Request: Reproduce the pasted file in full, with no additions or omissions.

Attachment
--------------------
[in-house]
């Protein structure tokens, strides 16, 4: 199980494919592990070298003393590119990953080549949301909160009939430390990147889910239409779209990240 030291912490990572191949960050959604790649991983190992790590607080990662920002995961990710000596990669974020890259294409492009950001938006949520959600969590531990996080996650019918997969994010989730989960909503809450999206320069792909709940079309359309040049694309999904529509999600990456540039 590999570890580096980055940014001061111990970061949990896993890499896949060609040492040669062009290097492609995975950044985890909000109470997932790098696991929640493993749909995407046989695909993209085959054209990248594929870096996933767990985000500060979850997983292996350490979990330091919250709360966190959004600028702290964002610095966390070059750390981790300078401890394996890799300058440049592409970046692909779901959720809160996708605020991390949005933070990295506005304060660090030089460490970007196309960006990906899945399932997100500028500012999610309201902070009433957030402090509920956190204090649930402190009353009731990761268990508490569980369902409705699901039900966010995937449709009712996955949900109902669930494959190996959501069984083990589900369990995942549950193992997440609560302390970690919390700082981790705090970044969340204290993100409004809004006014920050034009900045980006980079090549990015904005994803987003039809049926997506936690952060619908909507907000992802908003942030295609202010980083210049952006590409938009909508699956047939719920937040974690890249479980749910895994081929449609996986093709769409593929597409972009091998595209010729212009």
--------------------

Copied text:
[in-house]
């Protein structure tokens, strides 16, 4: 199980494919592990070298003393590119990953080549949301909160009939430390990147889910239409779209990240 030291912490990572191949960050959604790649991983190992790590607080990662920002995961990710000596990669974020890259294409492009950001938006949520959600969590531990996080996650019918997969994010989730989960909503809450999206320069792909709940079309359309040049694309999904529509999600990456540039 590999570890580096980055940014001061111990970061949990896993890499896949060609040492040669062009290097492609995975950044985890909000109470997932790098696991929640493993749909995407046989695909993209085959054209990248594929870096996933767990985000500060979850997983292996350490979990330091919250709360966190959004600028702290964002610095966390070059750390981790300078401890394996890799300058440049592409970046692909779901959720809160996708605020991390949005933070990295506005304060660090030089460490970007196309960006990906899945399932997100500028500012999610309201902070009433957030402090509920956190204090649930402190009353009731990761268990508490569980369902409705699901039900966010995937449709009712996955949900109902669930494959190996959501069984083990589900369990995942549950193992997440609560302390970690919390700082981790705090970044969340204290993100409004809004006014920050034009900045980006980079090549990015904005994803987003039809049926997506936690952060619908909507907000992802908003942030295609202010980083210049952006590409938009909508699956047939719920937040974690890249479980749910895994081929449609996986093709769409593929597409972009091998595209010729212009």